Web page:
Remember that movie, Avatar, with all of the blue people? Yeah, that was a pretty great movie. But that isn’t the kind of avatar we’re talking about. We’re talking about client avatars! If you’re wondering what a client avatar is, it’s what you consider to be your “ideal client.” You’ve probably been shaping a lot of your business efforts towards catering to your client avatar without really knowing it.
Here’s a definition from Laura Kinoshita:
“A customer avatar is a fictional character that represents your ideal prospect… Your customer avatar will help you fine tune your marketing efforts and help you understand why some products sell better than others. It also helps expose important gaps or conflicts in your marketing messages of which you may be unaware…”
And no, this isn’t to say that what you’ve been doing is bad or needs to be flipped on its head. Rather, creating a client avatar is an effective, transformative way to expand your marketing efforts to reach your ideal clientele.
There are two sections that you’ll need to walk your entire team through in order to create your client avatar.
1. For you and your business:
- What are your business goals by creating a client avatar?
- What are your current challenges in reaching your target demographic or client?
- What do you expect or hope to come out of creating a client avatar?
- What are you offering to your ideal client and how can you help them?
- Where are you willing to allocate resources within your budget to hit your client avatar?
- When should you create your client avatar? Right now. Right this very second. Just kidding! But don’t wait for any surveys to come back, schedule a meeting with your entire team as soon as possible.
- When will you begin to put this into action? While you might want to get the ball rolling right away, you’ll have to allocate some resources before you do so. This involves both time and money to tweak your messages where necessary, and shift the money to where it needs to go.
- How will you roll this new or updated material out? Guess what, you can have more than one client avatar! Depending on how many you have (even if it’s one), you might want to consider sending out your new material in a series of multiple phases, rather than all at once. For instance, phase 1 could be sending out material related to problems that your ideal client might be facing, and phase 2 could be general or in-depth information regarding the services you offer, while phase 3 could be calls to action, or material that would draw them to converting
2. For building your client avatar
Who is your perfect client?
- Gender: Determining your client avatar’s gender is more important than you might think. For instance, if you sell makeup products, you’re customer base is going to be overwhelmingly female. No matter what gender your ideal client is, you’ll want to have this kind of information so that you can create marketing content that caters towards them.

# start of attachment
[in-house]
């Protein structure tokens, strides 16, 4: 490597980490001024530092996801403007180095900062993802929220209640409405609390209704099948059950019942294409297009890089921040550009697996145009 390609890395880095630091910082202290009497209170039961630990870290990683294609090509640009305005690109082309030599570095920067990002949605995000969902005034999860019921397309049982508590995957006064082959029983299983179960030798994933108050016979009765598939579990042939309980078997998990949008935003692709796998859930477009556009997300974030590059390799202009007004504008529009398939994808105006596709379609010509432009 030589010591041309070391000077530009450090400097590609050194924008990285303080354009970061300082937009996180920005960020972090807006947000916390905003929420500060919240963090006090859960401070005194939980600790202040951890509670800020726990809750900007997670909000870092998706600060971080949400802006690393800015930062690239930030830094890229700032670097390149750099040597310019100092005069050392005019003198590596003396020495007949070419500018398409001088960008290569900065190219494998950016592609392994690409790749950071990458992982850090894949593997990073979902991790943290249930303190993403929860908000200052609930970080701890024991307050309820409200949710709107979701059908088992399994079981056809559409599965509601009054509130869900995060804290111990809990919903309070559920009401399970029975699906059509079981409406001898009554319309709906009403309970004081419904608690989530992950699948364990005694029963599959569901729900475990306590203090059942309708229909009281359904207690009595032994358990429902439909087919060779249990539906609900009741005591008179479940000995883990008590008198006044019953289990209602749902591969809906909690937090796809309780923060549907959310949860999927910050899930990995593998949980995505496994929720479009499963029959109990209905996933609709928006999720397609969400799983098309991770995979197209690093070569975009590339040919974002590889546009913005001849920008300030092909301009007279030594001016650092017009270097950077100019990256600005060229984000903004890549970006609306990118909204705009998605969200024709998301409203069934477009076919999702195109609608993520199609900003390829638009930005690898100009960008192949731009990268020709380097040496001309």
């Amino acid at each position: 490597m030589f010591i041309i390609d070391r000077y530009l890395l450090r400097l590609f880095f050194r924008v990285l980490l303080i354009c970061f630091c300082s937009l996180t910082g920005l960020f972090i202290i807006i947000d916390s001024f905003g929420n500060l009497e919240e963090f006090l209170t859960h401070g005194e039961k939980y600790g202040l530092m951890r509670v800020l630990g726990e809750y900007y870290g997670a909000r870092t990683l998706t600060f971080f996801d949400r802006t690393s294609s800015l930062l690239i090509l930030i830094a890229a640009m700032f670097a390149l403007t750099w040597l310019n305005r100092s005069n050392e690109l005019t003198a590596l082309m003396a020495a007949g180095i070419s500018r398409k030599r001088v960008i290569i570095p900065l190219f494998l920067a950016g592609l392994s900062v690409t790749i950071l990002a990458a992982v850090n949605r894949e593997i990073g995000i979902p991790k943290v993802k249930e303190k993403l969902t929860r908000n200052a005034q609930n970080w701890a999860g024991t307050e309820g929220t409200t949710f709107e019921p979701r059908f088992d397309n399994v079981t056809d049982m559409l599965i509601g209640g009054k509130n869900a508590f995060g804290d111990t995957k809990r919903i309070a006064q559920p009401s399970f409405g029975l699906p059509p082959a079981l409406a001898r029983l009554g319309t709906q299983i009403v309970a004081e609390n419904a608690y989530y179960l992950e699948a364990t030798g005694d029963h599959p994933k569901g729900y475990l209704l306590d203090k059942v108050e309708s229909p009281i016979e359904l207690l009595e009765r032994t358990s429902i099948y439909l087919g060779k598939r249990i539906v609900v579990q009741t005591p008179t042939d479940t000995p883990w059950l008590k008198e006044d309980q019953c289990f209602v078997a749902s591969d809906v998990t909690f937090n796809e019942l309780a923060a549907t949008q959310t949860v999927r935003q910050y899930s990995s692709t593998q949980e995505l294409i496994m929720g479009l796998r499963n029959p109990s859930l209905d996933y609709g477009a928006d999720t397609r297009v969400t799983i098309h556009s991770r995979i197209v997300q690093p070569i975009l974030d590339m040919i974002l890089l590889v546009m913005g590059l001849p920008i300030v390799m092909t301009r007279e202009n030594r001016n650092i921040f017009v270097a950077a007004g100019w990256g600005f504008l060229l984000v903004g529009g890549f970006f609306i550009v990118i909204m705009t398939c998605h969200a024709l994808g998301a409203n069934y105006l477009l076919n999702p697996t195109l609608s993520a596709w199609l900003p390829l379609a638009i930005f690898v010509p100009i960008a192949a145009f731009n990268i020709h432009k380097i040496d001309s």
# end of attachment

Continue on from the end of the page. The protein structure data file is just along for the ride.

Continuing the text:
- Age: Do you offer services to people of all ages? Or maybe you only offer services to senior citizens? Whatever the case, age will come into play when figuring out exactly how to market to your age demographic. Here is an example… A business offers their services to senior citizens, and has been allocating resources towards Facebook Ads. However, the paid Ads aren’t seeing the kinds of returns the business expected from the investment. Why might that be? For one, seniors aren’t always going to have Facebook accounts. In this sort of situation, traditional marketing, such as postal mail, would be a better choice based on the age range of the businesses clientele.
- Income Level: It could be the case that your ideal client makes $10 million. Well… this really isn’t most people, so if that’s your ideal client, you should probably re-think your strategy. But in all reality, some services are tailored to a specific type of income range and level. If you’re a B2B, you might have an idea of how much revenue a business who you want to work with earns per year, etc. Knowing this will help to target specific people or businesses.
What are you trying to get them to do?
You can only answer this question if your business have a goal in mind, like selling clothes or offering legal services. Either way, you’ll want to see conversions, sales, and returns on investments. Knowing what YOU want THEM to do will help you create the process in order to reach your business objectives.
Where is your ideal client located?
Depending on what you sell or the services you offer, you’ll need to know where (like actually, what locations) you should be focusing on. Consider the following when building your client avatar…
When will you begin to make the necessary charges in your process to reach your client avatar?
As we mentioned previously, the sooner the better. However, if you’re a business that provides HVAC services, you might want to wait until the spring or fall to start marketing towards your potential clients, as they will need to have their HVAC units serviced or installed to prepare for the upcoming seasons.
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